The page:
The holidays are the most hectic for travelers. Airports are packed, traffic is heavier and leaving early is a necessity in order to get to your destination on time. Adding a pet to this can make traveling even more difficult. But if boarding your pet isn’t an option, finding a pet sitter is difficult or you just want to keep your animal close this holiday season, there are ways to make it happen more safely. Here’s what you need to know.
Update your pets’ tags and information.
Whether driving, flying or traveling by train, one of the most important ways to safely travel with pets is making sure that their tags are updated with their name and contact information. This will help reconnect them with you should they get lost. If they’re microchipped, make sure that information is also on the tag and that your information is current. In the event that something happens, it could prove critical.
If you’re driving, do it properly.
It’s easy to want your dog or cat to sit on your lap or in the seat next to you while you’re driving to your destination. But since accidents can occur, it isn’t safe for your pet to be loose. Protect yourself and your pet by placing them in a secured carrier that is in a place where they won’t slide should you need to abruptly stop. In case your pet does not do well in a carrier, your local pet store has seat belts and carseats to give them freedom while keeping them safe. This will also decrease their desire to jump out whenever you stop.
No retractable leashes.
If you’re flying and you plan to walk your dog through the airport, avoid retractable leashes. It allows the dog to stretch the limits and can easily snap with the amount of traffic moving through the terminals. A four-foot leash is the better option to maintain a specific distance between you and your dog.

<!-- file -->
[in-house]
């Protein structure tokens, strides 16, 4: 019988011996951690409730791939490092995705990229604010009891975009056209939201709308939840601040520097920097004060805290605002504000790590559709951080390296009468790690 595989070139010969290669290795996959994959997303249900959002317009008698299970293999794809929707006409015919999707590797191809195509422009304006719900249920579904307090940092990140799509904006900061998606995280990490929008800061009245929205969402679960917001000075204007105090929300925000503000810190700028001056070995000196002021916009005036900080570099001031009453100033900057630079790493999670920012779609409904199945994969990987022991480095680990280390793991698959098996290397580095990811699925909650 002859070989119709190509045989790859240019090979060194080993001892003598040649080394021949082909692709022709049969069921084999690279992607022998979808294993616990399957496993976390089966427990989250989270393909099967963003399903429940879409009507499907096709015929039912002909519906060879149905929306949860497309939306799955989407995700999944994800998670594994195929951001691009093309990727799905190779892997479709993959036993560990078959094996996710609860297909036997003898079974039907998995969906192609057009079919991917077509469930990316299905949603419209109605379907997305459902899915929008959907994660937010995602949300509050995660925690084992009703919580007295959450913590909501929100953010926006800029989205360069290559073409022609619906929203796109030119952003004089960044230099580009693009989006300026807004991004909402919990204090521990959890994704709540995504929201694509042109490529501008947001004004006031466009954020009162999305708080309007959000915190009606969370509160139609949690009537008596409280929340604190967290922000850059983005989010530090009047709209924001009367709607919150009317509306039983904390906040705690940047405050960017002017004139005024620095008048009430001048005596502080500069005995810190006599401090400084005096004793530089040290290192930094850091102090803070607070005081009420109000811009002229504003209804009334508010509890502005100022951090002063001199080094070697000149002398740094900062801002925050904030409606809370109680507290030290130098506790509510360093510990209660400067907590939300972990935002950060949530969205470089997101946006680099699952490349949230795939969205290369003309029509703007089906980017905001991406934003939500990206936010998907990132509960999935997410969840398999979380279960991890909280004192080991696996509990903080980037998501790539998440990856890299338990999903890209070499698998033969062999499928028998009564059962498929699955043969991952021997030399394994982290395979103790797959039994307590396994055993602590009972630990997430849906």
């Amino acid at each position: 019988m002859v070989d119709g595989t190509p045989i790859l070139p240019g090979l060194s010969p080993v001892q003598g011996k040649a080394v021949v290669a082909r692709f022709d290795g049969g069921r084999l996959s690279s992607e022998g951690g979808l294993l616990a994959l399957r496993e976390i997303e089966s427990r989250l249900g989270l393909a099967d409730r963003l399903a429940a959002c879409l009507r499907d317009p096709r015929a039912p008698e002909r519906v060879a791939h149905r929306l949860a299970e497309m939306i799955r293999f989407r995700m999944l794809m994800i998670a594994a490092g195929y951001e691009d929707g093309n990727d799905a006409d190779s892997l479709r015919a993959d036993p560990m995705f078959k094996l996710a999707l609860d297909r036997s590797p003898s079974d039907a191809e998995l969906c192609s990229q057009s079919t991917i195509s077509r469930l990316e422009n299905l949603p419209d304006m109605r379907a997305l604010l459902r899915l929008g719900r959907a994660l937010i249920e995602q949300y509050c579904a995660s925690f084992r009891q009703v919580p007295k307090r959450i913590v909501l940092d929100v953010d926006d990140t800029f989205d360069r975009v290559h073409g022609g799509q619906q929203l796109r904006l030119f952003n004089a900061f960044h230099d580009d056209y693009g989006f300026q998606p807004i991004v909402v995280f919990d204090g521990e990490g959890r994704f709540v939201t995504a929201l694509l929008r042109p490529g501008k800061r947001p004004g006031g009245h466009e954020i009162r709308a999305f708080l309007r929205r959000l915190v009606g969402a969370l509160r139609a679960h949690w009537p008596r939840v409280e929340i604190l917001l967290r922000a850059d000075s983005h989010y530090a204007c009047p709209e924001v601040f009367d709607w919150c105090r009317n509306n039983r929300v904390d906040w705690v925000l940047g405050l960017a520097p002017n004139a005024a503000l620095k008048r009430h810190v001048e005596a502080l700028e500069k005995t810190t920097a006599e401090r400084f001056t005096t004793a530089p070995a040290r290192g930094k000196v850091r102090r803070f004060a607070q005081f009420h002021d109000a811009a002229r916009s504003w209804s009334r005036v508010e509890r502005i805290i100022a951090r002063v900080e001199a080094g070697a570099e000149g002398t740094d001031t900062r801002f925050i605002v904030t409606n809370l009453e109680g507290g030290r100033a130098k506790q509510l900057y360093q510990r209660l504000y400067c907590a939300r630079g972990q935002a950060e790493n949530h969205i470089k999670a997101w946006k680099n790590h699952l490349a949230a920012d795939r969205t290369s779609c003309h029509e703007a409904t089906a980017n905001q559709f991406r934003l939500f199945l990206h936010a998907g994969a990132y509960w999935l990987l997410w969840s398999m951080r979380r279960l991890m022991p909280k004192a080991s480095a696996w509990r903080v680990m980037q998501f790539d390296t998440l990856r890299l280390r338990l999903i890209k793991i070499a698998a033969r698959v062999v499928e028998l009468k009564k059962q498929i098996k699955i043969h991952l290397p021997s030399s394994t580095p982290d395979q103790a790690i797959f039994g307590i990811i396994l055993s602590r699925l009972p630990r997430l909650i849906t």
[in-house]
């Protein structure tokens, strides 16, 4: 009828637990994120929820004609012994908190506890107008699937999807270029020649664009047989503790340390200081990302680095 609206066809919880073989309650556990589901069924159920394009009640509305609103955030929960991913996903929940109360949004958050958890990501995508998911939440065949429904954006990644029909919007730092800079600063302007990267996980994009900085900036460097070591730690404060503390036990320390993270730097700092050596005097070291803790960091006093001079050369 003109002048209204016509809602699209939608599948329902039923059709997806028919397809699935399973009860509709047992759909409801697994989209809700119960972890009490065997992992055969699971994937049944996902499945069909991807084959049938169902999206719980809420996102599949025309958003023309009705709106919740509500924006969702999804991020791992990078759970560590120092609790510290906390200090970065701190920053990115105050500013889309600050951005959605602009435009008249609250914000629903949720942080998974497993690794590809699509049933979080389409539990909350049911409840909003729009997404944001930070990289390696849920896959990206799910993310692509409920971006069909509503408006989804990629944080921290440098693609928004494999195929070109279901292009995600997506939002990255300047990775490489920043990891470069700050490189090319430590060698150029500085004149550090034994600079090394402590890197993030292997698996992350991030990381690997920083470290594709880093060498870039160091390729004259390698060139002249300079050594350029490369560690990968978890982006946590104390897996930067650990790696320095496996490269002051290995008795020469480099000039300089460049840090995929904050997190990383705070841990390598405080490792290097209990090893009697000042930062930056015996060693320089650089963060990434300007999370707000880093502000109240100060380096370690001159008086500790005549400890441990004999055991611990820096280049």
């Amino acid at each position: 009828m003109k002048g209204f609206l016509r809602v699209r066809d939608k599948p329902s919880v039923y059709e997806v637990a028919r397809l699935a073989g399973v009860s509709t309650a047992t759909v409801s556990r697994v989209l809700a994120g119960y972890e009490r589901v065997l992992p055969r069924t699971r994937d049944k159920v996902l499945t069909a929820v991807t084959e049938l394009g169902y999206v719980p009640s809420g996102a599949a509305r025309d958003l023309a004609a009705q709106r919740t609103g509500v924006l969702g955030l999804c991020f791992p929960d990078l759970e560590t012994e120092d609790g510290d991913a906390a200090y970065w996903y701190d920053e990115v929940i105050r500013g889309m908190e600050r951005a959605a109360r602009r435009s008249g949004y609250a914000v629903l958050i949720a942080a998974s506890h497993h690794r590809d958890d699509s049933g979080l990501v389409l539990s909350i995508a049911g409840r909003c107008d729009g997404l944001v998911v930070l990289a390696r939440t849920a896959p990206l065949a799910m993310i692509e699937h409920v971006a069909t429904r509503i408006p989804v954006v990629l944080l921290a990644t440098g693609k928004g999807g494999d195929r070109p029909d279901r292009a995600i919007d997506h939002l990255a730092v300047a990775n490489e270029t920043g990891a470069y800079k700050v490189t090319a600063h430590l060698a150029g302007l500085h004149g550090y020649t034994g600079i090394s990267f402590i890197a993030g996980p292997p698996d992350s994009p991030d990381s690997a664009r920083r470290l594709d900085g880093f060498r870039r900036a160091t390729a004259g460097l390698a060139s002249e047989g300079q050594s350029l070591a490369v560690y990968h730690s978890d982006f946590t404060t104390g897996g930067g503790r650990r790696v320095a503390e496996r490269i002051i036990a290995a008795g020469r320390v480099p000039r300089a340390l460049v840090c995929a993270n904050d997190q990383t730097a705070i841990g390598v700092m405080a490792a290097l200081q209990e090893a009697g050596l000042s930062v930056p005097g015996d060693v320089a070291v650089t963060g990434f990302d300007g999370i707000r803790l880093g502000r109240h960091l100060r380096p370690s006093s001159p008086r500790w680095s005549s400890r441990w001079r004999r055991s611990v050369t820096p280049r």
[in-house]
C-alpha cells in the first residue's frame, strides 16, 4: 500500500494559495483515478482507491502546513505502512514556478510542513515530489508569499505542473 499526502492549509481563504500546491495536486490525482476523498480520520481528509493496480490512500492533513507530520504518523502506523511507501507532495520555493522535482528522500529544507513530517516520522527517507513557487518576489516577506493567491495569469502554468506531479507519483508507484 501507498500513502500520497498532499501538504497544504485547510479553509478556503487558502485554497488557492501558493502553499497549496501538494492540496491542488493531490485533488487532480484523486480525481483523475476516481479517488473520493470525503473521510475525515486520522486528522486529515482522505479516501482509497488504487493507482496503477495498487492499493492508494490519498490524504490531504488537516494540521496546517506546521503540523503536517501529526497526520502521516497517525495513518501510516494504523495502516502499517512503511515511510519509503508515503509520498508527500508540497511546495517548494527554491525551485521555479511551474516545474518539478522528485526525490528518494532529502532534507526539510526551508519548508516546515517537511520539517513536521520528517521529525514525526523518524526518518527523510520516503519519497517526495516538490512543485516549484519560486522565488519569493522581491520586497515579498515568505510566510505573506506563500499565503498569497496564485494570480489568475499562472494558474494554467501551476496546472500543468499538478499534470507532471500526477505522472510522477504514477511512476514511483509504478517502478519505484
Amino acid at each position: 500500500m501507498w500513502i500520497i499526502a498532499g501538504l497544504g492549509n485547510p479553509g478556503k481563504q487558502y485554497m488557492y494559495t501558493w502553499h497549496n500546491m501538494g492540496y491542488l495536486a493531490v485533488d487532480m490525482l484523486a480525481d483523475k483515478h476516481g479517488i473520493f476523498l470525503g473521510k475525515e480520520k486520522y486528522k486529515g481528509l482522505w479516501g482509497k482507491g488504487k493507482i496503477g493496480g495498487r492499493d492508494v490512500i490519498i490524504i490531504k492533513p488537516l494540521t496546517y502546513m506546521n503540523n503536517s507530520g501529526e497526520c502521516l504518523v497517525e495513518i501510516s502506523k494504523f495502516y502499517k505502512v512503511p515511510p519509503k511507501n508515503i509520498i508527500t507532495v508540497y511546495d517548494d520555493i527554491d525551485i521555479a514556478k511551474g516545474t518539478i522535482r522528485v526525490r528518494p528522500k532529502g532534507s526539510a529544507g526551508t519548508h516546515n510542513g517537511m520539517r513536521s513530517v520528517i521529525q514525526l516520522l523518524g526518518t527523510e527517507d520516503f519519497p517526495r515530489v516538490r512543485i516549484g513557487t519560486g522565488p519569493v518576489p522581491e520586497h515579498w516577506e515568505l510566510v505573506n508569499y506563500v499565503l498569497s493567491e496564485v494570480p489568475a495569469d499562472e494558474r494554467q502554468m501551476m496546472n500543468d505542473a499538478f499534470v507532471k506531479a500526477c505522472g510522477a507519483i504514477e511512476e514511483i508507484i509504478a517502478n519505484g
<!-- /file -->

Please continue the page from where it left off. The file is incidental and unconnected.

Read the airline’s pet travel requirements.
Former Alaska Airlines employee Elaine Malmrose recommends reading your chosen airline’s pet policy before booking your flight. “Read the requirements to see what they need to have, size of carrier, food and water, their shots record and clear labeling. Most people show up to the airport confused. It’s easier to avoid problems for both you and the airline this way.”
Most airlines, and more specifically customs, require you to provide health certificates when crossing state lines or country borders. The appointment for the certificate can take up to two hours, but without the certificate signed by an accredited veterinarian, you may not be able to fly with your pet.
Additionally, some airlines, such as Delta, do not allow pets on flights to specific locations and have specific requirements for what’s allowed in the kennel. Make sure you are aware of these rules. The Transportation Safety Authority lists some reminders on its website. You can find them here.
Avoid the cargo hold.
Unless your pet is too large, Malmrose also advises you to avoid putting your pet in the cargo hold. Without proper restraints, the carrier can be jostled around, and that, combined with the relative darkness, can be a traumatic experience for your pet, which can lead to an even more difficult return trip.
She recommends taking your pet onboard with you in an airline approved carrier that can fit in either the seat next to you or under the seat in front of you. This allows you to keep an eye on your pet and your pet to know where you are at all times, which can make them a better traveler over time.
Make sure your pet is comfortable traveling.
Some pets are nervous travelers, and it can make for a difficult trip. If you’re not sure how your pet travels, try taking them for a small drive to gauge their nervousness. Pay attention to the condition your pet is in before you travel. If your pet is sick or on the older side, it might be best to travel by car or train rather than by plane.
According to Indiana-based veterinary tech Kristina Schmelzer, many animals can benefit from a sedative when traveling via airplane. Schmelzer says this will help to ease your pet’s uneasiness at being kept in the kennel and the different sensations that come with air travel.
It’s important to note, however, that giving your pet sedatives can come with risks, including a change in heart rate or breathing. Talk to your veterinarian to figure out what is best for your particular pet.